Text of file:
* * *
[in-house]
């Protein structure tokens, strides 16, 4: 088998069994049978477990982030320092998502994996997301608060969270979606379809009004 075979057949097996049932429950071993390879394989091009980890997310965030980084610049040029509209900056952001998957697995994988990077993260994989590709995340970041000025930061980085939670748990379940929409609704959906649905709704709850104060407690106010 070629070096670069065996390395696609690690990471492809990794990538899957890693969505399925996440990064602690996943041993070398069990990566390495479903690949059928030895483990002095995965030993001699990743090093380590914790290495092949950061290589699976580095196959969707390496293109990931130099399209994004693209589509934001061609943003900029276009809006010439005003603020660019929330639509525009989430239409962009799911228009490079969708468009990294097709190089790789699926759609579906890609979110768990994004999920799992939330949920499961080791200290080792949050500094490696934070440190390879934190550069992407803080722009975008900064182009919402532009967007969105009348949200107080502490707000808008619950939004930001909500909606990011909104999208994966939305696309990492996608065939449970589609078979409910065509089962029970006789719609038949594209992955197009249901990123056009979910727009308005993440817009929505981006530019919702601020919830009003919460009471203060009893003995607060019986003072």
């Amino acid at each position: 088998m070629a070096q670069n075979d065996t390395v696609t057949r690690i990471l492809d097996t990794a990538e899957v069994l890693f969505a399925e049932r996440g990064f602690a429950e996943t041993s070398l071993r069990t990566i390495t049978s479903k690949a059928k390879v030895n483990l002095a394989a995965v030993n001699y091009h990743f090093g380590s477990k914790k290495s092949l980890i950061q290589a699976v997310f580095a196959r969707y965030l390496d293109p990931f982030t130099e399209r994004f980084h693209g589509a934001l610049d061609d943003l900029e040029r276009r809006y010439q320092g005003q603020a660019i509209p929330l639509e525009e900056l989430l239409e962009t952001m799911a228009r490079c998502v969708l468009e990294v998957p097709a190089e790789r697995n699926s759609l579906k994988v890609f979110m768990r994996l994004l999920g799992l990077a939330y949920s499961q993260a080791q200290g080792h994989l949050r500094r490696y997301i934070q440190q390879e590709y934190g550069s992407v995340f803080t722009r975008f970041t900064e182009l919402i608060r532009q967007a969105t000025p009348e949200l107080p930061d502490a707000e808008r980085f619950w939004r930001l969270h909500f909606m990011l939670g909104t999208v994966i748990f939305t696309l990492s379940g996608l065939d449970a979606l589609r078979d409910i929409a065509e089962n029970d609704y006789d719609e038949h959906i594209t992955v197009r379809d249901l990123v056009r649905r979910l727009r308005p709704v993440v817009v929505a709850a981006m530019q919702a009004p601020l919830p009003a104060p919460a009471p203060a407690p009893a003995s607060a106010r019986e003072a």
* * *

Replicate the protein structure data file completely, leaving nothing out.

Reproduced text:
[in-house]
């Protein structure tokens, strides 16, 4: 088998069994049978477990982030320092998502994996997301608060969270979606379809009004 075979057949097996049932429950071993390879394989091009980890997310965030980084610049040029509209900056952001998957697995994988990077993260994989590709995340970041000025930061980085939670748990379940929409609704959906649905709704709850104060407690106010 070629070096670069065996390395696609690690990471492809990794990538899957890693969505399925996440990064602690996943041993070398069990990566390495479903690949059928030895483990002095995965030993001699990743090093380590914790290495092949950061290589699976580095196959969707390496293109990931130099399209994004693209589509934001061609943003900029276009809006010439005003603020660019929330639509525009989430239409962009799911228009490079969708468009990294097709190089790789699926759609579906890609979110768990994004999920799992939330949920499961080791200290080792949050500094490696934070440190390879934190550069992407803080722009975008900064182009919402532009967007969105009348949200107080502490707000808008619950939004930001909500909606990011909104999208994966939305696309990492996608065939449970589609078979409910065509089962029970006789719609038949594209992955197009249901990123056009979910727009308005993440817009929505981006530019919702601020919830009003919460009471203060009893003995607060019986003072």
């Amino acid at each position: 088998m070629a070096q670069n075979d065996t390395v696609t057949r690690i990471l492809d097996t990794a990538e899957v069994l890693f969505a399925e049932r996440g990064f602690a429950e996943t041993s070398l071993r069990t990566i390495t049978s479903k690949a059928k390879v030895n483990l002095a394989a995965v030993n001699y091009h990743f090093g380590s477990k914790k290495s092949l980890i950061q290589a699976v997310f580095a196959r969707y965030l390496d293109p990931f982030t130099e399209r994004f980084h693209g589509a934001l610049d061609d943003l900029e040029r276009r809006y010439q320092g005003q603020a660019i509209p929330l639509e525009e900056l989430l239409e962009t952001m799911a228009r490079c998502v969708l468009e990294v998957p097709a190089e790789r697995n699926s759609l579906k994988v890609f979110m768990r994996l994004l999920g799992l990077a939330y949920s499961q993260a080791q200290g080792h994989l949050r500094r490696y997301i934070q440190q390879e590709y934190g550069s992407v995340f803080t722009r975008f970041t900064e182009l919402i608060r532009q967007a969105t000025p009348e949200l107080p930061d502490a707000e808008r980085f619950w939004r930001l969270h909500f909606m990011l939670g909104t999208v994966i748990f939305t696309l990492s379940g996608l065939d449970a979606l589609r078979d409910i929409a065509e089962n029970d609704y006789d719609e038949h959906i594209t992955v197009r379809d249901l990123v056009r649905r979910l727009r308005p709704v993440v817009v929505a709850a981006m530019q919702a009004p601020l919830p009003a104060p919460a009471p203060a407690p009893a003995s607060a106010r019986e003072a």